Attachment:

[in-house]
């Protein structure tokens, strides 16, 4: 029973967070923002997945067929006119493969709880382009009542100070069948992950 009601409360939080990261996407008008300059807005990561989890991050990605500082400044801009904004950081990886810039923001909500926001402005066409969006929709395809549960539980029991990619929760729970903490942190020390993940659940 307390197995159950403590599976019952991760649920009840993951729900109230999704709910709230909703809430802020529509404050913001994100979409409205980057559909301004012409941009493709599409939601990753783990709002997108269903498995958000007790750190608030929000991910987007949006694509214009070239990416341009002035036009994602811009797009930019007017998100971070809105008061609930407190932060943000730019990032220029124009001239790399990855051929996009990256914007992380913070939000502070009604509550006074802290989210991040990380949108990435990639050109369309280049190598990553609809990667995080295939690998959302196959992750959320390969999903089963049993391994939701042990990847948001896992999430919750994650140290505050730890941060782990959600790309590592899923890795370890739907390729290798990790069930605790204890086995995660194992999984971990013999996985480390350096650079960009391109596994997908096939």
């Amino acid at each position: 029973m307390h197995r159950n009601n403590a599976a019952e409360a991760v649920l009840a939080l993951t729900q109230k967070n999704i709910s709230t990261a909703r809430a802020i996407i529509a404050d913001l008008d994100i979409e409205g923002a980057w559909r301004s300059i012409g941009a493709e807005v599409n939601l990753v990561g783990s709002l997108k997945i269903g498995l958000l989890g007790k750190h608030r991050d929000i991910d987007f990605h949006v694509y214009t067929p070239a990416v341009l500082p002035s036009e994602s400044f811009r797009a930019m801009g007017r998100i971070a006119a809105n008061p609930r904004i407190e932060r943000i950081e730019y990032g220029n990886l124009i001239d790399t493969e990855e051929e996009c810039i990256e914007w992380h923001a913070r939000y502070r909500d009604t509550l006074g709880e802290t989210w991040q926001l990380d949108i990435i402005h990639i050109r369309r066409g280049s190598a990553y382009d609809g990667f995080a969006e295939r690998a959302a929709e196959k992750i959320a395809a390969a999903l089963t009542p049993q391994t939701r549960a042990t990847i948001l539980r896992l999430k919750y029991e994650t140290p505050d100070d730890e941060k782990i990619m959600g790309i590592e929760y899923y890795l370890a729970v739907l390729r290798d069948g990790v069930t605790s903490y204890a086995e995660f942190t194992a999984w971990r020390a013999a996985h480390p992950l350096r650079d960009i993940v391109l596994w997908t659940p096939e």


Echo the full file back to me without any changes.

[in-house]
């Protein structure tokens, strides 16, 4: 029973967070923002997945067929006119493969709880382009009542100070069948992950 009601409360939080990261996407008008300059807005990561989890991050990605500082400044801009904004950081990886810039923001909500926001402005066409969006929709395809549960539980029991990619929760729970903490942190020390993940659940 307390197995159950403590599976019952991760649920009840993951729900109230999704709910709230909703809430802020529509404050913001994100979409409205980057559909301004012409941009493709599409939601990753783990709002997108269903498995958000007790750190608030929000991910987007949006694509214009070239990416341009002035036009994602811009797009930019007017998100971070809105008061609930407190932060943000730019990032220029124009001239790399990855051929996009990256914007992380913070939000502070009604509550006074802290989210991040990380949108990435990639050109369309280049190598990553609809990667995080295939690998959302196959992750959320390969999903089963049993391994939701042990990847948001896992999430919750994650140290505050730890941060782990959600790309590592899923890795370890739907390729290798990790069930605790204890086995995660194992999984971990013999996985480390350096650079960009391109596994997908096939």
């Amino acid at each position: 029973m307390h197995r159950n009601n403590a599976a019952e409360a991760v649920l009840a939080l993951t729900q109230k967070n999704i709910s709230t990261a909703r809430a802020i996407i529509a404050d913001l008008d994100i979409e409205g923002a980057w559909r301004s300059i012409g941009a493709e807005v599409n939601l990753v990561g783990s709002l997108k997945i269903g498995l958000l989890g007790k750190h608030r991050d929000i991910d987007f990605h949006v694509y214009t067929p070239a990416v341009l500082p002035s036009e994602s400044f811009r797009a930019m801009g007017r998100i971070a006119a809105n008061p609930r904004i407190e932060r943000i950081e730019y990032g220029n990886l124009i001239d790399t493969e990855e051929e996009c810039i990256e914007w992380h923001a913070r939000y502070r909500d009604t509550l006074g709880e802290t989210w991040q926001l990380d949108i990435i402005h990639i050109r369309r066409g280049s190598a990553y382009d609809g990667f995080a969006e295939r690998a959302a929709e196959k992750i959320a395809a390969a999903l089963t009542p049993q391994t939701r549960a042990t990847i948001l539980r896992l999430k919750y029991e994650t140290p505050d100070d730890e941060k782990i990619m959600g790309i590592e929760y899923y890795l370890a729970v739907l390729r290798d069948g990790v069930t605790s903490y204890a086995e995660f942190t194992a999984w971990r020390a013999a996985h480390p992950l350096r650079d960009i993940v391109l596994w997908t659940p096939e």